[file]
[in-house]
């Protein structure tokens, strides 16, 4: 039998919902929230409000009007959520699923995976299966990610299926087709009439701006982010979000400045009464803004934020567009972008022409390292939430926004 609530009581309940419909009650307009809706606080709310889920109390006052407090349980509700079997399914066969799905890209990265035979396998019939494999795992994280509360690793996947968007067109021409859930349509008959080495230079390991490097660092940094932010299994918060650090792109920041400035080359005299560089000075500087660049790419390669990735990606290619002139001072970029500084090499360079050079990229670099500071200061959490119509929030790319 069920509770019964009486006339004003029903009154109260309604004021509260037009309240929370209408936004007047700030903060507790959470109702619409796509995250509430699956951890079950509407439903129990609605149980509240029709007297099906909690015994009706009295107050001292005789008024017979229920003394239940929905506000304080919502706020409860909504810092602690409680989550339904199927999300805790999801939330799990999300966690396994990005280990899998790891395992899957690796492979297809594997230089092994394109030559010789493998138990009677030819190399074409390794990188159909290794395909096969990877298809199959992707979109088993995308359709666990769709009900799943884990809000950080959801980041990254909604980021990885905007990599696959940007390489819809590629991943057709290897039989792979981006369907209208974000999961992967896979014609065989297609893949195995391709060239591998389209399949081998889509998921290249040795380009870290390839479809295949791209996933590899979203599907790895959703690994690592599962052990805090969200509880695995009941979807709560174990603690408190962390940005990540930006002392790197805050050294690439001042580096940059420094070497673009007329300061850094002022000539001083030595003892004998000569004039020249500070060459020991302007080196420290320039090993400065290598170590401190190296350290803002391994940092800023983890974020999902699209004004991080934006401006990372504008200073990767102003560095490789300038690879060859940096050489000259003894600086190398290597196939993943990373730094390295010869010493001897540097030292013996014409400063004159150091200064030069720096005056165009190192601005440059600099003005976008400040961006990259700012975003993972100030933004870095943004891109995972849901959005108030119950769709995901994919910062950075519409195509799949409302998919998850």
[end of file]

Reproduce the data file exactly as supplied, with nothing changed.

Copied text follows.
[in-house]
């Protein structure tokens, strides 16, 4: 039998919902929230409000009007959520699923995976299966990610299926087709009439701006982010979000400045009464803004934020567009972008022409390292939430926004 609530009581309940419909009650307009809706606080709310889920109390006052407090349980509700079997399914066969799905890209990265035979396998019939494999795992994280509360690793996947968007067109021409859930349509008959080495230079390991490097660092940094932010299994918060650090792109920041400035080359005299560089000075500087660049790419390669990735990606290619002139001072970029500084090499360079050079990229670099500071200061959490119509929030790319 069920509770019964009486006339004003029903009154109260309604004021509260037009309240929370209408936004007047700030903060507790959470109702619409796509995250509430699956951890079950509407439903129990609605149980509240029709007297099906909690015994009706009295107050001292005789008024017979229920003394239940929905506000304080919502706020409860909504810092602690409680989550339904199927999300805790999801939330799990999300966690396994990005280990899998790891395992899957690796492979297809594997230089092994394109030559010789493998138990009677030819190399074409390794990188159909290794395909096969990877298809199959992707979109088993995308359709666990769709009900799943884990809000950080959801980041990254909604980021990885905007990599696959940007390489819809590629991943057709290897039989792979981006369907209208974000999961992967896979014609065989297609893949195995391709060239591998389209399949081998889509998921290249040795380009870290390839479809295949791209996933590899979203599907790895959703690994690592599962052990805090969200509880695995009941979807709560174990603690408190962390940005990540930006002392790197805050050294690439001042580096940059420094070497673009007329300061850094002022000539001083030595003892004998000569004039020249500070060459020991302007080196420290320039090993400065290598170590401190190296350290803002391994940092800023983890974020999902699209004004991080934006401006990372504008200073990767102003560095490789300038690879060859940096050489000259003894600086190398290597196939993943990373730094390295010869010493001897540097030292013996014409400063004159150091200064030069720096005056165009190192601005440059600099003005976008400040961006990259700012975003993972100030933004870095943004891109995972849901959005108030119950769709995901994919910062950075519409195509799949409302998919998850």